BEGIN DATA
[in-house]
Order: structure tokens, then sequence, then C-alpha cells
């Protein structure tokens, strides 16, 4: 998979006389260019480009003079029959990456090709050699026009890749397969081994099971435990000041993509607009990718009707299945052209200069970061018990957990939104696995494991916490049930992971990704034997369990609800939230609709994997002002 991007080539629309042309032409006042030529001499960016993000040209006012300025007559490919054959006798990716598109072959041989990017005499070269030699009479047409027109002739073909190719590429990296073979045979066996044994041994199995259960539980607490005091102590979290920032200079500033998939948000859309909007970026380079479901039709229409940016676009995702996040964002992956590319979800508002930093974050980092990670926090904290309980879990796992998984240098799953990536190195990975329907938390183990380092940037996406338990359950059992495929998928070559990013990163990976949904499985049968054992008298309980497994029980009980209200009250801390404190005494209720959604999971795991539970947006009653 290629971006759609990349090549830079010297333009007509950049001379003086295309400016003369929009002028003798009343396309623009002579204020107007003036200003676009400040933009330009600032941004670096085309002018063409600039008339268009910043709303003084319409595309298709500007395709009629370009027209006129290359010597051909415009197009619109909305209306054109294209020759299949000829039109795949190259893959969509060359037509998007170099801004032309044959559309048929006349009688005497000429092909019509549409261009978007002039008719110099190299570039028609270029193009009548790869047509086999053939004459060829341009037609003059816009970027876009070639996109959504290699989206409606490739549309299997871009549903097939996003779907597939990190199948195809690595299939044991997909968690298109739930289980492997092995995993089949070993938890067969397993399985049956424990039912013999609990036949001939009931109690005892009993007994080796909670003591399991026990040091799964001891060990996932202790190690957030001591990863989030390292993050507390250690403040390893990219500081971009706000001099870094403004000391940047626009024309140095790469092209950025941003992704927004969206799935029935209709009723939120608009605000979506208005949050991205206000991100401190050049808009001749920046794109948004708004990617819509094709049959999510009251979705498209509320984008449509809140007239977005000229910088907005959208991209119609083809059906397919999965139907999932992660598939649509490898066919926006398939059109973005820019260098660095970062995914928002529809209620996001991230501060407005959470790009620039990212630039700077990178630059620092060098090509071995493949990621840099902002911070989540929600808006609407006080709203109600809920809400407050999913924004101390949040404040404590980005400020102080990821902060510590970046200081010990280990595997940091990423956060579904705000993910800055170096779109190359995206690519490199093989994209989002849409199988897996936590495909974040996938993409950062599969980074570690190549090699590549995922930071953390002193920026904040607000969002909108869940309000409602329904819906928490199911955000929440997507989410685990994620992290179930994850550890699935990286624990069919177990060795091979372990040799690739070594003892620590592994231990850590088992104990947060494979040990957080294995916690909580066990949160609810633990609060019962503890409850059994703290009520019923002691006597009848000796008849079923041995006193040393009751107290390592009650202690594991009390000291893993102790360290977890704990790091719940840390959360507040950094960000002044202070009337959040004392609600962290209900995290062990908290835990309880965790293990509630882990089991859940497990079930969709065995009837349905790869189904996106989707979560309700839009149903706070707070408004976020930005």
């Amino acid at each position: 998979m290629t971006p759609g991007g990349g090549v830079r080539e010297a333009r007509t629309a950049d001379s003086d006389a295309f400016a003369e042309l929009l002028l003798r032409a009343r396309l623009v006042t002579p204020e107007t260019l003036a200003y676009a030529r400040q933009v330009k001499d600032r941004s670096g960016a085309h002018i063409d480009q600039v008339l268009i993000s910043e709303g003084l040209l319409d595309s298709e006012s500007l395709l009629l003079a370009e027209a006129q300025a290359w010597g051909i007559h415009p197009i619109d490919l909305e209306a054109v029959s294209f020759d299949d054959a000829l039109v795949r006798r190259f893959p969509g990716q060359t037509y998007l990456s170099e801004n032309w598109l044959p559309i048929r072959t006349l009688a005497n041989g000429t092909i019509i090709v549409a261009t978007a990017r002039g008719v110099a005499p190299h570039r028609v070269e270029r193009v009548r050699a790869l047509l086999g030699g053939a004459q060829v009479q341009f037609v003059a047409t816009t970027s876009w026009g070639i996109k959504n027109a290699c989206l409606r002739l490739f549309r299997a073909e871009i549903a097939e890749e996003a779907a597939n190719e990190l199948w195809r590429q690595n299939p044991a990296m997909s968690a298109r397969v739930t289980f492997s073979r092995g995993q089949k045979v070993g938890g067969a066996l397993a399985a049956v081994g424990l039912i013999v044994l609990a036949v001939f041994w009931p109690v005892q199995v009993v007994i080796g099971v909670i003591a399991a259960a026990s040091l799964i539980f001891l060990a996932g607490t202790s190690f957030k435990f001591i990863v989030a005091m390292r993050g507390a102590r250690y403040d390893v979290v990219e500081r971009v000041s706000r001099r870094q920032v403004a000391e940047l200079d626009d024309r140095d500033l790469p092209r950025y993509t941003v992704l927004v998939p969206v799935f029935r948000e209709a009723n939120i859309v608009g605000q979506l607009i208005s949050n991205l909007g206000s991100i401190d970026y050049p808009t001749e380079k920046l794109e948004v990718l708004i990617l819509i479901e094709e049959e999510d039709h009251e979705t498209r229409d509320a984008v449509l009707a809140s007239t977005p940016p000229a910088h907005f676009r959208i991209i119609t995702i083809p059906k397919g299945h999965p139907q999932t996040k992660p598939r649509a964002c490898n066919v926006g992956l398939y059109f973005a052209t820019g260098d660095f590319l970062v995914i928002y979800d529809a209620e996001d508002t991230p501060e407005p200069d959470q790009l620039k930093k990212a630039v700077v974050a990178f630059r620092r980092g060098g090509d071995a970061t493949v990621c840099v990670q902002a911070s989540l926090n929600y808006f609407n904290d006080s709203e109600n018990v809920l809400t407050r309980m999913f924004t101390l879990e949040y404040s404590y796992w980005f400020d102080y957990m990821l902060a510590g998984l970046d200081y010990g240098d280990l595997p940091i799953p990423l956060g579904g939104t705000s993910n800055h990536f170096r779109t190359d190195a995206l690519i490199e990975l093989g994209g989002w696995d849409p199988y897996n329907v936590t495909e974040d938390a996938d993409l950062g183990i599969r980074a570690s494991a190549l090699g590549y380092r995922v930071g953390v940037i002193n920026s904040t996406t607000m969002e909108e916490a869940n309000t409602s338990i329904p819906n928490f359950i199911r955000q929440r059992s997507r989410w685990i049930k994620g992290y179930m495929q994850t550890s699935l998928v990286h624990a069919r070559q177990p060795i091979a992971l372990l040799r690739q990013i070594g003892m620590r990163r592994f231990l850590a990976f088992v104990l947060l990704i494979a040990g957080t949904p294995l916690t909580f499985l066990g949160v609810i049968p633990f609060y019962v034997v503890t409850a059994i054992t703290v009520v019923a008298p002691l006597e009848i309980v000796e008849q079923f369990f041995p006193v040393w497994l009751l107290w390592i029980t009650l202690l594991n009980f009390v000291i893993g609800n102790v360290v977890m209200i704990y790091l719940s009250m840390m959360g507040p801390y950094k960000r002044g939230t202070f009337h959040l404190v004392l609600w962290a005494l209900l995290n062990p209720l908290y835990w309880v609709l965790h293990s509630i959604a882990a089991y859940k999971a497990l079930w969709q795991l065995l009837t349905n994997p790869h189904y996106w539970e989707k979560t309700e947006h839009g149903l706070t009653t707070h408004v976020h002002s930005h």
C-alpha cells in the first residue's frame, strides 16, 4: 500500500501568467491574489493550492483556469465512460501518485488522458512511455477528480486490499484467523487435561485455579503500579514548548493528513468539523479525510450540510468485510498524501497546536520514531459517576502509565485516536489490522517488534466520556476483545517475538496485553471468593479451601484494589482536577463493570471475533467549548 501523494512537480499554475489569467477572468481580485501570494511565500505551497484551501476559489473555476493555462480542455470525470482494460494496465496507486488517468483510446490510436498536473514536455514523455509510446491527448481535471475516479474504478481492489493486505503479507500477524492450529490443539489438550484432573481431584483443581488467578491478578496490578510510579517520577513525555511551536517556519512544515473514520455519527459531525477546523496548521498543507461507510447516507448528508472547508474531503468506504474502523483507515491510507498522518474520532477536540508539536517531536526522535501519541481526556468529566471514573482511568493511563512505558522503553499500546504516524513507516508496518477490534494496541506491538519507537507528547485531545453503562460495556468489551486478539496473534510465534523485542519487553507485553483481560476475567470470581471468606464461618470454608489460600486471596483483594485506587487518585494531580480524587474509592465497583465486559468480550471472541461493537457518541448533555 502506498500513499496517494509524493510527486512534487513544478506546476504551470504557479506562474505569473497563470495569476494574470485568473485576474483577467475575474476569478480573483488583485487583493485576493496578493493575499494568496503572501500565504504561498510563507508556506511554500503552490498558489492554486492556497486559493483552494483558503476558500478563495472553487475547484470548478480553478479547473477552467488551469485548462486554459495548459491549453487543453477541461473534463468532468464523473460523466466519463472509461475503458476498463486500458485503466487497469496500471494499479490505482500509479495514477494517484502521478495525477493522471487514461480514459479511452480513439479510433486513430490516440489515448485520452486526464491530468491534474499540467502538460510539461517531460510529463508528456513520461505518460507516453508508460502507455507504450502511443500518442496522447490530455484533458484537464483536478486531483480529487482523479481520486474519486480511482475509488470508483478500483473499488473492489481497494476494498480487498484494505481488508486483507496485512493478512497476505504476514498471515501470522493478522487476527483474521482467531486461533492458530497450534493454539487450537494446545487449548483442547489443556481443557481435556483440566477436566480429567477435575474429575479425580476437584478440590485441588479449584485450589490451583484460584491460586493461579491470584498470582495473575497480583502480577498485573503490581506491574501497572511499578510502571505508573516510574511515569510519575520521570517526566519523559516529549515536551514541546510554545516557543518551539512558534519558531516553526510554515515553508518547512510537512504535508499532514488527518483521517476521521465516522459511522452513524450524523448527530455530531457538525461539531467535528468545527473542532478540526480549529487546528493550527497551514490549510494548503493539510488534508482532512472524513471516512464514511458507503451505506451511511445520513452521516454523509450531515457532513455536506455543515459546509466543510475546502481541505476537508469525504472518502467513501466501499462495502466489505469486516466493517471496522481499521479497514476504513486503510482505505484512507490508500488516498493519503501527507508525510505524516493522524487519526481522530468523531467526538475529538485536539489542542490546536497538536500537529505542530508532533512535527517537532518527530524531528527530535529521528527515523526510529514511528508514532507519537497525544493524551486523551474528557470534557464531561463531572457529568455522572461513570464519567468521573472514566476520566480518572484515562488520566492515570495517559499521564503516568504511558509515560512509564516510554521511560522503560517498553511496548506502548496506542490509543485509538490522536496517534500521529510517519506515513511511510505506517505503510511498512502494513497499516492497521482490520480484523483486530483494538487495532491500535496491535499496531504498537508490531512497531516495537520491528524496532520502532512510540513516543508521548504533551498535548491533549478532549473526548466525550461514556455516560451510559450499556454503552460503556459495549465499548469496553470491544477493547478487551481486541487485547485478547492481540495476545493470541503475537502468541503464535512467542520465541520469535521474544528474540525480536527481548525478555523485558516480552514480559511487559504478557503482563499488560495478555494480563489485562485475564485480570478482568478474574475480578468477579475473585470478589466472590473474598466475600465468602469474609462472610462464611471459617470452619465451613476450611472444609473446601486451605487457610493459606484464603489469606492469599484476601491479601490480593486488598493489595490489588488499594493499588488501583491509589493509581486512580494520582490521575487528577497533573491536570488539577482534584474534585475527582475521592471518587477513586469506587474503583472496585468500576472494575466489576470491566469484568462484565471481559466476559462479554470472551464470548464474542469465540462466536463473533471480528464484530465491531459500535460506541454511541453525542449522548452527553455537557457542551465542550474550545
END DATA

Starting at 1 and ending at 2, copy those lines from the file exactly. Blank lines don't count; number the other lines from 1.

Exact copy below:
[in-house]
Order: structure tokens, then sequence, then C-alpha cells